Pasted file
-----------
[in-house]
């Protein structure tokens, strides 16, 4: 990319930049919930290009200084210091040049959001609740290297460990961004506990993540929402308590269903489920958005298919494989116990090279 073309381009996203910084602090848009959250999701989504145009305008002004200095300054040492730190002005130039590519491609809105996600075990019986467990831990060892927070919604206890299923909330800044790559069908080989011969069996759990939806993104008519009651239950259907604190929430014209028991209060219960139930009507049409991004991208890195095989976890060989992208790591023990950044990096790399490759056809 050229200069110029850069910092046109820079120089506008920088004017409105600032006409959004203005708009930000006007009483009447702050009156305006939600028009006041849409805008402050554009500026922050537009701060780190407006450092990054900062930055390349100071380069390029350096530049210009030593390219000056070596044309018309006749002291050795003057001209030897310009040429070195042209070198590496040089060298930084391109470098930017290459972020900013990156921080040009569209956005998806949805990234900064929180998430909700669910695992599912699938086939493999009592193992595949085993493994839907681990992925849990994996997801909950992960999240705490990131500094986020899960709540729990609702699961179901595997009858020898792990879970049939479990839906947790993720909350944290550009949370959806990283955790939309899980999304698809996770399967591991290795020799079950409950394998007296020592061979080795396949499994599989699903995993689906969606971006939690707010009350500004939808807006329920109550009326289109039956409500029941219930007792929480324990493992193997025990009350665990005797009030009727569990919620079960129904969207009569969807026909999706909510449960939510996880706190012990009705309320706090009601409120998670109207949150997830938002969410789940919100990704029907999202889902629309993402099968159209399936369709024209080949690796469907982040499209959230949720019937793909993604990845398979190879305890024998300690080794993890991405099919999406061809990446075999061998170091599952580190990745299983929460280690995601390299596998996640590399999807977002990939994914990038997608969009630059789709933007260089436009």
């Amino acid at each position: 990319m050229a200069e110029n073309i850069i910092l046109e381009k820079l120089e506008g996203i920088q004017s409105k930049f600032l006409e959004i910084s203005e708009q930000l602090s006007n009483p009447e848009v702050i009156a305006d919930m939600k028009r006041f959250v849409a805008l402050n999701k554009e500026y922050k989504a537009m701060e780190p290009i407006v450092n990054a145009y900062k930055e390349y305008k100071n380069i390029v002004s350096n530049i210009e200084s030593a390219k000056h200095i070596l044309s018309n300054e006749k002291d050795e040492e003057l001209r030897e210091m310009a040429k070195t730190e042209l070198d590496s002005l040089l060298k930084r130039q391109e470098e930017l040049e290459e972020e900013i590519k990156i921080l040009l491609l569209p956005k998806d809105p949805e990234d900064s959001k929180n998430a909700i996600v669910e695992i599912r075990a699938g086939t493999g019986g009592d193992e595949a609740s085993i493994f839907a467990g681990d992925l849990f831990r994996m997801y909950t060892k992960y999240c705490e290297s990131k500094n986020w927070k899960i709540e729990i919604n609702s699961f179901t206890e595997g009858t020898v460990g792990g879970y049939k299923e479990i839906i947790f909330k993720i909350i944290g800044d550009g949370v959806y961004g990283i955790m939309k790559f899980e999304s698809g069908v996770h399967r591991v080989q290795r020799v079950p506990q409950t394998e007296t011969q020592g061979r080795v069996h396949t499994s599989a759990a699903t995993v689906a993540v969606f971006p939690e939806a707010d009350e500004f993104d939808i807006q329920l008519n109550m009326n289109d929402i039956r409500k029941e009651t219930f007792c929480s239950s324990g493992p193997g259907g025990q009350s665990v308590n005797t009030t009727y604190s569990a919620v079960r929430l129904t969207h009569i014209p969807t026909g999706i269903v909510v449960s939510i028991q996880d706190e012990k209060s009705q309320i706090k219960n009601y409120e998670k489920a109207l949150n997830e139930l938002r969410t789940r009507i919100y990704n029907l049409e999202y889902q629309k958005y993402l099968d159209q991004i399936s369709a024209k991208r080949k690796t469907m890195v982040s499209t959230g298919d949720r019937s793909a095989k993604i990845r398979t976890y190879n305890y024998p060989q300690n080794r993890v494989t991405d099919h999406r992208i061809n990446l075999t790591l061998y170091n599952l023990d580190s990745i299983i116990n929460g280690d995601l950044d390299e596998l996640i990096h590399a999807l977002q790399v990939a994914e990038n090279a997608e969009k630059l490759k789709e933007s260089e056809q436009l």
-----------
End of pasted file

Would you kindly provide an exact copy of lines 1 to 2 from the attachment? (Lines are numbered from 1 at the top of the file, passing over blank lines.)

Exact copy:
[in-house]
């Protein structure tokens, strides 16, 4: 990319930049919930290009200084210091040049959001609740290297460990961004506990993540929402308590269903489920958005298919494989116990090279 073309381009996203910084602090848009959250999701989504145009305008002004200095300054040492730190002005130039590519491609809105996600075990019986467990831990060892927070919604206890299923909330800044790559069908080989011969069996759990939806993104008519009651239950259907604190929430014209028991209060219960139930009507049409991004991208890195095989976890060989992208790591023990950044990096790399490759056809 050229200069110029850069910092046109820079120089506008920088004017409105600032006409959004203005708009930000006007009483009447702050009156305006939600028009006041849409805008402050554009500026922050537009701060780190407006450092990054900062930055390349100071380069390029350096530049210009030593390219000056070596044309018309006749002291050795003057001209030897310009040429070195042209070198590496040089060298930084391109470098930017290459972020900013990156921080040009569209956005998806949805990234900064929180998430909700669910695992599912699938086939493999009592193992595949085993493994839907681990992925849990994996997801909950992960999240705490990131500094986020899960709540729990609702699961179901595997009858020898792990879970049939479990839906947790993720909350944290550009949370959806990283955790939309899980999304698809996770399967591991290795020799079950409950394998007296020592061979080795396949499994599989699903995993689906969606971006939690707010009350500004939808807006329920109550009326289109039956409500029941219930007792929480324990493992193997025990009350665990005797009030009727569990919620079960129904969207009569969807026909999706909510449960939510996880706190012990009705309320706090009601409120998670109207949150997830938002969410789940919100990704029907999202889902629309993402099968159209399936369709024209080949690796469907982040499209959230949720019937793909993604990845398979190879305890024998300690080794993890991405099919999406061809990446075999061998170091599952580190990745299983929460280690995601390299596998996640590399999807977002990939994914990038997608969009630059789709933007260089436009």